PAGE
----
FIG. 1 shows an automated arrangement 10 for vertically moving a paneled door 24 along a set of guide rails 30 between a closed position as shown and an open position in which door 24 is held is a substantially horizontal position by an upper portion of rails 30. The arrangement 10 includes a head end housing 12 which includes the items in FIG. 2, a motor 50, an rf receiver 52 with antenna 54 and a controller 56. A source of mains voltage 58 is connected to controller 56 which selectively distributes power to the individual units of FIG. 2 as needed. The mains voltage may be the standard 110V 60 HZ household power available in the U.S. from the power grid. The controller 56 responds to rf signals from user operated transmitter 31 (FIG. 1) via receiver 52, by selectively coupling mains power from source 58 to the motor 50. An output shaft 60 of the motor 50 is then rotated clockwise or counter-clockwise depending on the output of controller 56. By means well known in the art a chain couples the shaft 60 to a trolley 20 which moves linearly along a rail 18 under the motor's power. The trolley is in turn coupled by a lever on 22 to a top portion of the door 24. Trolley 20 consists of an outer portion 21 and an inner portion 23. As is known in the art the door 24 can be released from the motor 50 by pulling downward on a rope 25 which controls a mechanical latch between inner portion 23 and outer portion 21 of trolley 20.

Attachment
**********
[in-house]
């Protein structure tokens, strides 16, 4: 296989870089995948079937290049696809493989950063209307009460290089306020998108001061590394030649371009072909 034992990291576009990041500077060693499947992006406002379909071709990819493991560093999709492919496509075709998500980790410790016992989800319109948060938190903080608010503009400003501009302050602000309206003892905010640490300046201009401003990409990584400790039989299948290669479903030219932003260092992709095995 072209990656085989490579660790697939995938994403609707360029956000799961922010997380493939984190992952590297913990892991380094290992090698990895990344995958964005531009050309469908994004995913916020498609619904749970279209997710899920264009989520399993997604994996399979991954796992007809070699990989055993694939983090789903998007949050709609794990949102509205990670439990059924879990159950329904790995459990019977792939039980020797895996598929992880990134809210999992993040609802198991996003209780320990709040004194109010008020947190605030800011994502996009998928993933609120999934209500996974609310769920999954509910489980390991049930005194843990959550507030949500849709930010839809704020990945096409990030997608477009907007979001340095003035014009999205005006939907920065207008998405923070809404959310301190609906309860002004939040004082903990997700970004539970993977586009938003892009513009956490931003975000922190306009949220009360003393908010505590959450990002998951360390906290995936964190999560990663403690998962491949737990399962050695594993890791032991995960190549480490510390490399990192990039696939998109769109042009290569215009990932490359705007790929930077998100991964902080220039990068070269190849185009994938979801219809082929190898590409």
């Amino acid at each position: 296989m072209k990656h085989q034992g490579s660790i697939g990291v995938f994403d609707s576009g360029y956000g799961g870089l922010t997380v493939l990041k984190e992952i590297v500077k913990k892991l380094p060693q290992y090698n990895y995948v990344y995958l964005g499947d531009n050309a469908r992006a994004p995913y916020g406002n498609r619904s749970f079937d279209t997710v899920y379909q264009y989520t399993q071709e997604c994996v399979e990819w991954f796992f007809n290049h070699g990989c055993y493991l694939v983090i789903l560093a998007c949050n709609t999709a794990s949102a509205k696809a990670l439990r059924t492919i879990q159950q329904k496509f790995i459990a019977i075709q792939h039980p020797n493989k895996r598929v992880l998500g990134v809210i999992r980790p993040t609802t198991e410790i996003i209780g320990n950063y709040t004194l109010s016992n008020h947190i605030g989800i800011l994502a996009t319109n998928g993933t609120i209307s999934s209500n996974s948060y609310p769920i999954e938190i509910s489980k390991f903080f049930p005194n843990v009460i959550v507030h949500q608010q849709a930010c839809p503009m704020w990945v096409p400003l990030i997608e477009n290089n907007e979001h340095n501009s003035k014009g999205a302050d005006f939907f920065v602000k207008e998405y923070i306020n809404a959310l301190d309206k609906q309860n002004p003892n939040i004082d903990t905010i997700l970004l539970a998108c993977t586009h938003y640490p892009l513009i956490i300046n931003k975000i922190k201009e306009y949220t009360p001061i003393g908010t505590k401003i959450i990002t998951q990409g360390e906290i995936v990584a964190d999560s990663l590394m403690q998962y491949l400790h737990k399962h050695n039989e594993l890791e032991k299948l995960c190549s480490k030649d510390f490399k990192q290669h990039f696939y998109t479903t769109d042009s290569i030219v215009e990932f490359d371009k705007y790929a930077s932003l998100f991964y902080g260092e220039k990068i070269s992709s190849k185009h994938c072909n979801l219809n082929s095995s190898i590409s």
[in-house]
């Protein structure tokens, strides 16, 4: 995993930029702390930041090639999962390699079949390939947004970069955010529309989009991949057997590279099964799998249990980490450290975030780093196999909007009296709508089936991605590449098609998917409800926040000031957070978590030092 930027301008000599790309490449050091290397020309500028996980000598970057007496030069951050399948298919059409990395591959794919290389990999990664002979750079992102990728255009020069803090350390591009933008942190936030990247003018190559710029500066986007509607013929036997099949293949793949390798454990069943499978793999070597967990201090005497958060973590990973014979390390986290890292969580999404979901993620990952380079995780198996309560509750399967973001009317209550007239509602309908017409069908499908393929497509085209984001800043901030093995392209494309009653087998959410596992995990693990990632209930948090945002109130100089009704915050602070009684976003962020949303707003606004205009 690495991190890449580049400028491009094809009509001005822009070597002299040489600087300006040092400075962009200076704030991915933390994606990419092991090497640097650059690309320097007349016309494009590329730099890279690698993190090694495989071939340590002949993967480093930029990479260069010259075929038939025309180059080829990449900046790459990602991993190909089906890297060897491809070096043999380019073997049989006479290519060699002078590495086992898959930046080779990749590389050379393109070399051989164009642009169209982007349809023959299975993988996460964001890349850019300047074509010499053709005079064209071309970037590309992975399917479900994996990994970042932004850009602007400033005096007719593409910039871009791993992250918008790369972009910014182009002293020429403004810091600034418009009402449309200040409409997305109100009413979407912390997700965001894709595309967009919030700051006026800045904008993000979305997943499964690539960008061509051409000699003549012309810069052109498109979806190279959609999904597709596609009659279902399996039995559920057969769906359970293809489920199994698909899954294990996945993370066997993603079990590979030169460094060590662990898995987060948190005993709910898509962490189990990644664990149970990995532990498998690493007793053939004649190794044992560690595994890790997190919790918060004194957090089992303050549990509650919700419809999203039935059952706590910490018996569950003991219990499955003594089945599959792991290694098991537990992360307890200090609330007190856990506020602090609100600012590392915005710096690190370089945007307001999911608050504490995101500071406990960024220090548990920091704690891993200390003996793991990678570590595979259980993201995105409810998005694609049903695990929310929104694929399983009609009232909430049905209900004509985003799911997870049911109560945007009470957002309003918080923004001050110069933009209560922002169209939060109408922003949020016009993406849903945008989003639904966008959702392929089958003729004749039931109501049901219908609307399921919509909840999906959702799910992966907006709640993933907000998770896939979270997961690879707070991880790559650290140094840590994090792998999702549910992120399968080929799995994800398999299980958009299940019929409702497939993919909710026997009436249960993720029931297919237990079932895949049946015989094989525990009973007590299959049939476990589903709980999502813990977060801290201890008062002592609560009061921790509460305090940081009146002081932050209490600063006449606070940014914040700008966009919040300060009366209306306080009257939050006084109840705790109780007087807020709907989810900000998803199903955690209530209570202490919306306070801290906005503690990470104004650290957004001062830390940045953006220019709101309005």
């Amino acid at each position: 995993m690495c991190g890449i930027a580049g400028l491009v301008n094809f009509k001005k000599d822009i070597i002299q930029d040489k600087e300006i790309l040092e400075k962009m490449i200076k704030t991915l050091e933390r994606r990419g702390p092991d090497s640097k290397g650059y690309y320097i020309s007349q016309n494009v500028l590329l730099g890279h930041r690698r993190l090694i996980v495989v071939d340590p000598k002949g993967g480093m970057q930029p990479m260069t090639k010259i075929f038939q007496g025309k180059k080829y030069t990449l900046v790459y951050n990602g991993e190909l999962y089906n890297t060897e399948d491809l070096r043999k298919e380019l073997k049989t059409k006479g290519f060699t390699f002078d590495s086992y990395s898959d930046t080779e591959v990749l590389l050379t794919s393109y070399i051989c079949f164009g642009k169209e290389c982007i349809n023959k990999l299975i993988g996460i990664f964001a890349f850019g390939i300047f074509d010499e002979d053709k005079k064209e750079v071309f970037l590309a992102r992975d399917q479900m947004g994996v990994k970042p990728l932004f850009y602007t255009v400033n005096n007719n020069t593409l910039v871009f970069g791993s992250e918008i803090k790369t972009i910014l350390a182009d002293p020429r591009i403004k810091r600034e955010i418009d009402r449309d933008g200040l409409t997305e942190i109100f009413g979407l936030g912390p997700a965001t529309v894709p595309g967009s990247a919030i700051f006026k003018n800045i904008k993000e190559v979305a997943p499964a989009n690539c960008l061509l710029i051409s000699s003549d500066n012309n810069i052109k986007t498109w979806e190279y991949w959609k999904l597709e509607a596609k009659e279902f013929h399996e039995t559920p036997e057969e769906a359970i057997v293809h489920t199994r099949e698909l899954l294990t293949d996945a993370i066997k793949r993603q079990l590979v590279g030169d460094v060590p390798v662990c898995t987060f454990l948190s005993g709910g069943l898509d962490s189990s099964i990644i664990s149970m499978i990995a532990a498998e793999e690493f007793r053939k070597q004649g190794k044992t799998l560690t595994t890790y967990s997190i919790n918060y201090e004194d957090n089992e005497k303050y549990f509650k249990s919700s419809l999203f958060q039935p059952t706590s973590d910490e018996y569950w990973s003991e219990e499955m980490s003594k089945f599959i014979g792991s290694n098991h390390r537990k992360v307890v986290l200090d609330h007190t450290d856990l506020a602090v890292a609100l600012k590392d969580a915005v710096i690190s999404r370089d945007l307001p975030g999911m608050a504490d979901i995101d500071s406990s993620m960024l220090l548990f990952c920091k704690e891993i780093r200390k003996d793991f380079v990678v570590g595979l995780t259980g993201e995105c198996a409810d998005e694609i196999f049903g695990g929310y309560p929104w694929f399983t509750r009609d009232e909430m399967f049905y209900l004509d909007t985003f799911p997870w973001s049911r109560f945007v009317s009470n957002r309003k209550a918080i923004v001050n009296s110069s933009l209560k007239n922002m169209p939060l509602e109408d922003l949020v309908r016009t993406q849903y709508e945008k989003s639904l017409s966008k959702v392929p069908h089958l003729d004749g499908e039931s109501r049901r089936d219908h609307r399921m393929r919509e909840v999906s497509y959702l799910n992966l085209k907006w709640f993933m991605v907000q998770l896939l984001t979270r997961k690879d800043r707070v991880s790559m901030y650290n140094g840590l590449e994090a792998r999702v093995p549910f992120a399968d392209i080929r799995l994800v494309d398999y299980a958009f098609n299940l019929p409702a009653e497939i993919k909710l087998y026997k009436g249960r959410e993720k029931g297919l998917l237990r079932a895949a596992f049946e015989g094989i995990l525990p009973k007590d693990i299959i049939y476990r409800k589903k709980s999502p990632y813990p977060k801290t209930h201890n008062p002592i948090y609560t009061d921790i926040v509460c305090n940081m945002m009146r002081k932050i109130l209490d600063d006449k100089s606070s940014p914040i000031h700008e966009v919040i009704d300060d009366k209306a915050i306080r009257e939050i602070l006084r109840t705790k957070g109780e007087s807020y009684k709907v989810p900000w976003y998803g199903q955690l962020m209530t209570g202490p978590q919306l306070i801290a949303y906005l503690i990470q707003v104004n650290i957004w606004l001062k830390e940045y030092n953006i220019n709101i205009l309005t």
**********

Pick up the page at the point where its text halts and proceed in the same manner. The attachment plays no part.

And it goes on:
FIG. 3 represents the trolley 20 in greater detail. Trolley 20 consists of inner portion 23 and outer portion 21 which can be unlatched by moving a lever arm 29 downwardly. When rope 25 is pulled downwardly outer portion 21 is released to slide horizontally along rail 18 without having to drive the motor 50 or its connection to trolley 20 in any way. Trolley 20 of the present embodiment also includes a release unit 27 which is shown in block diagram form in FIG. 4. Release unit 27 includes a back-up power source 73 such as a battery, and rf receiver 71, a controller 75, a motor 77 and a coupling 79 between motor 77 and release lever 29. Rf receiver 71 detects received transmissions and sends detected signals to controller 75 which decodes the detected signals to identify a request for release of the door. In the present embodiment controller 75 has been taught to recognize a signal initiated by one of the transmit buttons of a remote transmitter such as transmitter 31. Controller 75 also checks the condition of a switch 35 for safety purposes. Switch 35 may be, for example, a tilt switch attached to connector 22 (FIG. 1) which presents a closed circuit when the angle of connector 22 indicates that the door 24 is within 6 inches of being closed. When controller 75 senses a recognized received rf signal and that the door is in a safe position within 6 inches of being closed, power from backup power 23 is connected to motor 77 which responds thereto by urging release lever downwardly to unlatch the inner portion 23 and outer portion 21 of trolley 20. The above-described embodiment allow a user to approach the door from outside the secure area and by pressing a particular transmit button on his or her remote transmitter, releasing the door for manual operation. Such is found to be most beneficial when the automatic opening provided by head end 12 is unavailable due to an interruption of mains power.